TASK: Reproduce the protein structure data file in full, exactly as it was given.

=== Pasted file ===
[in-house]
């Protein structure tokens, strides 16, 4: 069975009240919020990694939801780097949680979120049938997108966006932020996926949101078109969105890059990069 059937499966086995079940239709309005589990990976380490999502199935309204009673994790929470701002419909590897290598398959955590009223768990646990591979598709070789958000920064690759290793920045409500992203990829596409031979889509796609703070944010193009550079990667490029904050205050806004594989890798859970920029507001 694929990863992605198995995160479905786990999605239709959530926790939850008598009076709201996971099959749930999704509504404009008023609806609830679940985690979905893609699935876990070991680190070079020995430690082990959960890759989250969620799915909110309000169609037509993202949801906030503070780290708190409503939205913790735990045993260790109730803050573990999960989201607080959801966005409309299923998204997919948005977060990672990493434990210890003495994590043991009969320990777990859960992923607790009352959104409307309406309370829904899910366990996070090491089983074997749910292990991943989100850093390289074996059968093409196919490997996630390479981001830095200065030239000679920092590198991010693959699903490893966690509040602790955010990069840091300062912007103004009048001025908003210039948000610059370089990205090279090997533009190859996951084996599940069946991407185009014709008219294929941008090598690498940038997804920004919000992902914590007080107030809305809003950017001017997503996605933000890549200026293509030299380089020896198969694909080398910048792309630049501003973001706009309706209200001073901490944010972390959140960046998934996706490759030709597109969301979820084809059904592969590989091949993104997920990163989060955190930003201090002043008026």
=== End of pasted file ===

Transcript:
[in-house]
């Protein structure tokens, strides 16, 4: 069975009240919020990694939801780097949680979120049938997108966006932020996926949101078109969105890059990069 059937499966086995079940239709309005589990990976380490999502199935309204009673994790929470701002419909590897290598398959955590009223768990646990591979598709070789958000920064690759290793920045409500992203990829596409031979889509796609703070944010193009550079990667490029904050205050806004594989890798859970920029507001 694929990863992605198995995160479905786990999605239709959530926790939850008598009076709201996971099959749930999704509504404009008023609806609830679940985690979905893609699935876990070991680190070079020995430690082990959960890759989250969620799915909110309000169609037509993202949801906030503070780290708190409503939205913790735990045993260790109730803050573990999960989201607080959801966005409309299923998204997919948005977060990672990493434990210890003495994590043991009969320990777990859960992923607790009352959104409307309406309370829904899910366990996070090491089983074997749910292990991943989100850093390289074996059968093409196919490997996630390479981001830095200065030239000679920092590198991010693959699903490893966690509040602790955010990069840091300062912007103004009048001025908003210039948000610059370089990205090279090997533009190859996951084996599940069946991407185009014709008219294929941008090598690498940038997804920004919000992902914590007080107030809305809003950017001017997503996605933000890549200026293509030299380089020896198969694909080398910048792309630049501003973001706009309706209200001073901490944010972390959140960046998934996706490759030709597109969301979820084809059904592969590989091949993104997920990163989060955190930003201090002043008026």